Ottawa City Council probably has its panties in a bundle right now - panic! Panic! The alien plant from hell is coming to destroy civilization as we know it! Let's BAN it!!! (Ottawa's solution to just about everything). I can understand banning the planting of the heracleum in the wild where it can be invasive, but if someone chooses to keep it in his/her private garden that really is his problem and the city should not get involved and has no right to remove it!
BTW - despite the fact that in the wild the heracleum is known to be invasive, I have found that in the garden it sticks to its corner and does NOT attempt to spread. It is very large though - don't plant anything nearby - as it needs lots of space. But it's GORGEOUS and totally worth it if you have the space!
Finally - I was a small child when the heracleum was first planted at my parents' home. My kids were small when we planted ours. We have never kept it away from the children. The stalks are VERY hard! You can't break them on your own! You need a large knife, saw or cutting tool. A toddler can't just break a stem barehanded! No kid that I know has ever been inclined to cut, break, bite, or otherwise damage this plant. It's a huuuuge plant and kids are in awe of it!
|David Galbraith||Jul 15, 2010||There is a lot of media coverage this year. It peaks in June and July each year. I've been interviewed 9 times in the past week by radio and newspaper reporters. It's been hard to try to tone down the hysteria and get the facts out. Yes, this plant is a problem, but it's hardly running rampant across Canada. And, a lot of people are mistaking cow parsnip (H. maximum) for giant hogweed and fueling the media "flap." It certainly is a bad choice as a garden plant. According to Belinda Gallagher, RBG's Head of Horticulture, much better garden choices for southern Ontario for big structural plants would be:
Telekia speciosa – Giant Ox-Eye daisy – big leaves, in flower 2 m max
Anthriscus cultivar Ravens’ wing – ornamental Chervil
Myrris odorata - sweet cicely
|marg||Jul 20, 2010||How can you tell the difference between queen anne's lace and hogwood?|
The leaves are completely different - Queen Anne's lace is frilly, hogweed is massive.
|Maria||May 11, 2012||This horrible Plant showed up in my wooded Back Lot 4 Years ago. In late Summer when our Newfie brushes up against it he comes Home with 100 of Seeds stuck in his Fur.Last Year we wacked it down thinking that it could not reseed itself. WRONG. It came back stronger than ever. And there is to much of it to dig it out. HELP|
|John||Jun 09, 2012||Do not import, plant, distribute or touch this giant killer. Destroy any Giant Hogweed that you find. Remember, the soil around it will likely have seeds in it. Do not handle it without protecting all exposed skin. If you have any seeds, burn them. Don't "throw them out", they'll just become someone else's problem. Don't use the fruit as decoration.|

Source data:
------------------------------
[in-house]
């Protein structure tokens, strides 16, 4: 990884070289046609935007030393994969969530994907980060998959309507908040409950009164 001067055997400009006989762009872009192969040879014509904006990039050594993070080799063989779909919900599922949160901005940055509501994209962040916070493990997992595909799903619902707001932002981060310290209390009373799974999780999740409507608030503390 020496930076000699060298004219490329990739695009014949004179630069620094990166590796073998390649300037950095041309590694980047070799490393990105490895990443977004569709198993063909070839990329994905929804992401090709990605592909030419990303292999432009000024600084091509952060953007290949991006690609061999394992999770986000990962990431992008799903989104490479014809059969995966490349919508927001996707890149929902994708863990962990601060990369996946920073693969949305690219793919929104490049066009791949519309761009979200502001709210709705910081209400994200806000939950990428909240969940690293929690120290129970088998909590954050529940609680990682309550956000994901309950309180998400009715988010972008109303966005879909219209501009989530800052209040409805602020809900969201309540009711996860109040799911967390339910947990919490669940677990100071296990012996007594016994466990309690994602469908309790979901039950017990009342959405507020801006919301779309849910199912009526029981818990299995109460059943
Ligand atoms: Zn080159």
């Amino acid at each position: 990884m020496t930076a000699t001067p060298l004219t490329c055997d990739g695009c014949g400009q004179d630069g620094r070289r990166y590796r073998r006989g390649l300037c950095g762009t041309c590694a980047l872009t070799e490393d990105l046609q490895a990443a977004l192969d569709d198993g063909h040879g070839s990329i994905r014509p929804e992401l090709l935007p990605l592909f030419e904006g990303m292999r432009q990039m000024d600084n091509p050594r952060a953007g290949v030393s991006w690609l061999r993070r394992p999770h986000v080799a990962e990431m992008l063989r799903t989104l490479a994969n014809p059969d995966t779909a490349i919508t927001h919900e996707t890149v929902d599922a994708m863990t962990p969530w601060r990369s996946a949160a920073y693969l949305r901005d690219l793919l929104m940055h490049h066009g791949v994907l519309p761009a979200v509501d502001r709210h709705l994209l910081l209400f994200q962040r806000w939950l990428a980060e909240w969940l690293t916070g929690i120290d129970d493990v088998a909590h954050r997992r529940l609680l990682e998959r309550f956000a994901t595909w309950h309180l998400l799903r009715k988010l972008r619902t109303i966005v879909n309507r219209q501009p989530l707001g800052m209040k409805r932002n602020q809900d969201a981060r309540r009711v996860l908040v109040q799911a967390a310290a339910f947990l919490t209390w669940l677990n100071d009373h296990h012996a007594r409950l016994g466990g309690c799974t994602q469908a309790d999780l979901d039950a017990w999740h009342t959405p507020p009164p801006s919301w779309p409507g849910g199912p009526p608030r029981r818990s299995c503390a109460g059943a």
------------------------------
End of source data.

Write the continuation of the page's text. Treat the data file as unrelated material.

|patricia||Jul 06, 2012||im sitting here with all my hand red raw with massive blisters from handling this plants,my hand too sore to even touch,my hand looks like i put it in a pot of boiling water and i just handled it once,so just even to keep children safe dont........grow this plant|
|Marnik||Jun 08, 2013||At Iheartheracleums!:
"Despite the fact that in the wild the heracleum is known to be invasive, I have found that in the garden it sticks to its corner and does NOT attempt to spread."
This plant is very invasive, so having it in your garden will mean it spreads out beyond there as long as the soil is good.
I do understand what youre saying, but i dont agree. It's just unethical. A lot of people have a very toxic reaction to this plant, even only from the needles on the bottom of the leaves or those on the stalks. Its sap can cause blindness and scars to anyone who has to remove this invasive bastard of a plant.
Your kids may be lucky enough not to have a bad reaction to them, but maybe your neighboor will be covered in a blistering rash for two weeks after painstakingly removing this weed. Think of what happened to maria up there, you don't want that on your conscience.
Planting this is a big ugly middle finger to other gardeners in the neighborhood whose garden it might spread to.
To Maria; i advise you to hire a garderner company for this if you have the money. To do it yourself:
1. Gear up: long gloves, safety goggles, face mask or shady hood, rain suit. You want to protect yourself mostly from the juice an sunlight
2. Scythe them all down.
3. Remove the roots with a spade (not fun, can be skipped but less effective)
4. Wait a few weeks
5. When new sprouts start growing again, scythe them down again
6. Repeath this process until the plant is gone
If you cant do the above, or its too much work, at least remove all the flowers with a sharp knife on a stick. This will stop the plant from spreading and eventually kill it out.|
|Marnik||Jun 08, 2013||Maria, i forgot to say that a string trimmer with a knife head can work wonders if you have acces to one. Just gear up in long gloves, safety goggles, face mask or shady hood and rain suit again. Get out the string trimmer and kill those basterds en masse. Then keep removing the sprouts two-weekly or so with a machete or a knife (you'll need less protection).
The string trimmer is by far the fastest method, except from hiring a company.|
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July 10, 2010